Daylight Savings Day has caused more confusion than any other. It brings with it both hope and despair at the same time, and is based on a concept very few of us can actually explain. Is it ending, or is it just beginning? What time is it, really? Can I sleep longer, or shorter? The end of Daylight Savings has arrived, and we’re here to explain it. On Sunday, November 5, the official Daylight Savings Time, which began back on March 12, will come to an end. This means that at exactly 2:00 AM, you should roll your clock back to 1:00 AM, effectively giving yourself another hour in the night. Most people experience this joy on Sunday morning. You’ll certainly be saying hallelujah when that alarm goes off to get you up for church, but you realize you’ve got one more hour to sleep. This of course also means it will get darker faster in the afternoon. The long nights of winter really start to take shape after November 5, so mentally prepare yourself for that.
Daylight Savings Day Activities
1. Cook a big breakfast
Whether it’s your body’s natural alarm clock or the annoying one on the nightstand, you’ll wake up one hour earlier than usual. While you could use this hour to snooze, why not make the most of it? Spending the time to cook a big breakfast that breaks from the norm is a great way to create a new tradition.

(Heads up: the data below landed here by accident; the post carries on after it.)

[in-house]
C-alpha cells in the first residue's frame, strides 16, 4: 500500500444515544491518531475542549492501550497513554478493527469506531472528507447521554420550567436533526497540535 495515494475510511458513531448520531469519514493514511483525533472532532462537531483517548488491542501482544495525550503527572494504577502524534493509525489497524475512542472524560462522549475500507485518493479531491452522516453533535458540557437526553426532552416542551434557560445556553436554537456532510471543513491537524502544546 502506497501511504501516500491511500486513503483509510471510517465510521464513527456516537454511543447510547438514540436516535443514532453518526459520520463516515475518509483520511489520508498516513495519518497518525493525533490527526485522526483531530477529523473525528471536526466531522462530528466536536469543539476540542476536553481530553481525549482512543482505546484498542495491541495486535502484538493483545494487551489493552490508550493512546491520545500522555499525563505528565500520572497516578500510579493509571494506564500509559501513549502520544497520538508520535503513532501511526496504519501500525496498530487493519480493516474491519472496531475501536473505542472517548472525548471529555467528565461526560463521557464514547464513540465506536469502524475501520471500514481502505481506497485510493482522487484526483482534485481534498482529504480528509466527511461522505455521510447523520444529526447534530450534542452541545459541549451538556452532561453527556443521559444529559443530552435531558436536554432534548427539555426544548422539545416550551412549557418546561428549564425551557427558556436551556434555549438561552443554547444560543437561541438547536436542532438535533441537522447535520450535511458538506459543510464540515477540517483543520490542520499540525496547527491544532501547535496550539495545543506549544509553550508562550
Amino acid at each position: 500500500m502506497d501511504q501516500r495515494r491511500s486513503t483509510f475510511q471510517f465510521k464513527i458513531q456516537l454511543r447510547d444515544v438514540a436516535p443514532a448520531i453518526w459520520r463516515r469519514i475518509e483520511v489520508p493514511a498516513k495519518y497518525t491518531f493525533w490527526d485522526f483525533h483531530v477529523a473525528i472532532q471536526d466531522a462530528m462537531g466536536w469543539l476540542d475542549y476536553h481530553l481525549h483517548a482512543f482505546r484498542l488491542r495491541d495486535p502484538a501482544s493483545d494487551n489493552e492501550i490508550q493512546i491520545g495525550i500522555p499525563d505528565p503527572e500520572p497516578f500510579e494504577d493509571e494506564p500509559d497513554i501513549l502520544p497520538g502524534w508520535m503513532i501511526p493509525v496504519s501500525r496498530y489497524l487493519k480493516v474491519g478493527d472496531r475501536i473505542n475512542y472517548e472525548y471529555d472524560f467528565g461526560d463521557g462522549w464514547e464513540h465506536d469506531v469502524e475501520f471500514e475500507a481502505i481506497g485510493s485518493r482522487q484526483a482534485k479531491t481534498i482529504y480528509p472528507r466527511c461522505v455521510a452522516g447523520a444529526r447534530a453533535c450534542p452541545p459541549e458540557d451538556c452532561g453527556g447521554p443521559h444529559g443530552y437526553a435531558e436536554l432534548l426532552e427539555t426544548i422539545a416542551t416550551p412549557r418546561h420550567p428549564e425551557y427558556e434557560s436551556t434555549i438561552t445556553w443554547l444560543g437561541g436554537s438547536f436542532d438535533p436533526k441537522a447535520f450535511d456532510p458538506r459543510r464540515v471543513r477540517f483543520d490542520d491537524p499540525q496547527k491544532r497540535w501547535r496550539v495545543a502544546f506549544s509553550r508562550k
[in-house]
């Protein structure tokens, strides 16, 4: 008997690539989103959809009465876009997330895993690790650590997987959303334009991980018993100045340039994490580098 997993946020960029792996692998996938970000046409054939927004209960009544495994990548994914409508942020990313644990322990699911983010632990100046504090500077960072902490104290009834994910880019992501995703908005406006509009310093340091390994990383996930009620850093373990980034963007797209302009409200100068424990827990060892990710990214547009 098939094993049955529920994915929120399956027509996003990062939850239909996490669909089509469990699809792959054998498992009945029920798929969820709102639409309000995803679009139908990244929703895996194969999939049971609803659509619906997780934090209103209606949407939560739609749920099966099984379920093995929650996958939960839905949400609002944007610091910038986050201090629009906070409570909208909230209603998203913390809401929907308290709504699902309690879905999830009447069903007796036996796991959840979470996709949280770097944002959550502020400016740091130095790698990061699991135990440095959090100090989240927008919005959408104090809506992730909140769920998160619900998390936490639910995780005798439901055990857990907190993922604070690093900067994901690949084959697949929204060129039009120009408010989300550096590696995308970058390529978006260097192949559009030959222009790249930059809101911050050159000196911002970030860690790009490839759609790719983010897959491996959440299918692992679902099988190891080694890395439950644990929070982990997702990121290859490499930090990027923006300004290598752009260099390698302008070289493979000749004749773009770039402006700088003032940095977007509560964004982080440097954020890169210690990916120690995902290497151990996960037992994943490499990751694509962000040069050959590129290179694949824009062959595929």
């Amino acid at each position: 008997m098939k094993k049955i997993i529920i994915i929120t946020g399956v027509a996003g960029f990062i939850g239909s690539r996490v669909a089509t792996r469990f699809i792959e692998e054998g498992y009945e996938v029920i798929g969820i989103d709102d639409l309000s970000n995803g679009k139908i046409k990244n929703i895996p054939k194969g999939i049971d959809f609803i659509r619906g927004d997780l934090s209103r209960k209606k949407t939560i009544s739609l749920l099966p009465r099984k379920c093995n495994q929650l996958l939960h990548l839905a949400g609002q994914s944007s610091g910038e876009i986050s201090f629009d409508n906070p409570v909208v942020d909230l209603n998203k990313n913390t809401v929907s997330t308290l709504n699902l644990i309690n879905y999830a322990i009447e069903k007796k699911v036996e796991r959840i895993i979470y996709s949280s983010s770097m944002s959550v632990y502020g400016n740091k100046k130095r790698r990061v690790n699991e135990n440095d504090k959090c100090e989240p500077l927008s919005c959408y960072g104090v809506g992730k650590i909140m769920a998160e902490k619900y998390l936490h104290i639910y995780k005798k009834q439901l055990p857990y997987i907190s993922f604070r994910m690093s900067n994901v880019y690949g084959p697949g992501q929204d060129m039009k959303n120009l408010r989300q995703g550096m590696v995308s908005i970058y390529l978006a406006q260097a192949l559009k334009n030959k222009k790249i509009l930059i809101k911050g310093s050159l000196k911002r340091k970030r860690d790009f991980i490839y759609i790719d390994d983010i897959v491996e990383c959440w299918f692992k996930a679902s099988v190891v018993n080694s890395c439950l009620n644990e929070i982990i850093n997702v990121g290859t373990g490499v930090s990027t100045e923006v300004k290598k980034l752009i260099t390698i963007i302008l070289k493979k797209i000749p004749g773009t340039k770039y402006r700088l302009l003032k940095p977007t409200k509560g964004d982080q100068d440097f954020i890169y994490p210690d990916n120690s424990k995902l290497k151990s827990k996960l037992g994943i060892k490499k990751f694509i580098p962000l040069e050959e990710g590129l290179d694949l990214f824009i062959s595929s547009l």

2. Get that extra hour of partying
Many bars around the country take full advantage of the extra hour that comes just before closing time. Find a bar that celebrates turning back the clock by offering drink specials, and revel in the fact that you have one more hour before you’re getting kicked out.
3. Get outside
Early November is a great time to see the leaves changing and feel the crisp air roll in. You’ll be up early anyways, so maybe this is your opportunity to go for an early morning walk or hike. Bring your family or reflect on a stroll by yourself, but whatever you do, don’t let that extra hour of life pass you by!
Why We Love Daylight Savings Day
A. It helps us take advantage of sunlight
Many countries initially instituted Daylight Savings Time as a way to more efficiently use daylight, which was especially important in pre-electricity days. Whether it’s for work or play, adjusting official times means we take an hour from the morning to tack onto the afternoon — something anyone can be happy about.
B. It spares us from artificial light
By adjusting our clocks, we spend more time outdoors and under the sun. It may sound overly simple, but just being outside and absorbing Vitamin D from the sun can have a strong effect on our mental health. Also, some studies have shown that Daylight Savings lowers stress on our electricity demand.
C. It’s safer than the dark
There have been several studies done to determine the effect of Daylight Savings on road safety. Some have concluded that changing our clocks improves road and pedestrian safety between dawn and dusk hours by 13%. One study even found the rate of robberies falls slightly in the first weeks after Daylight Savings goes into place.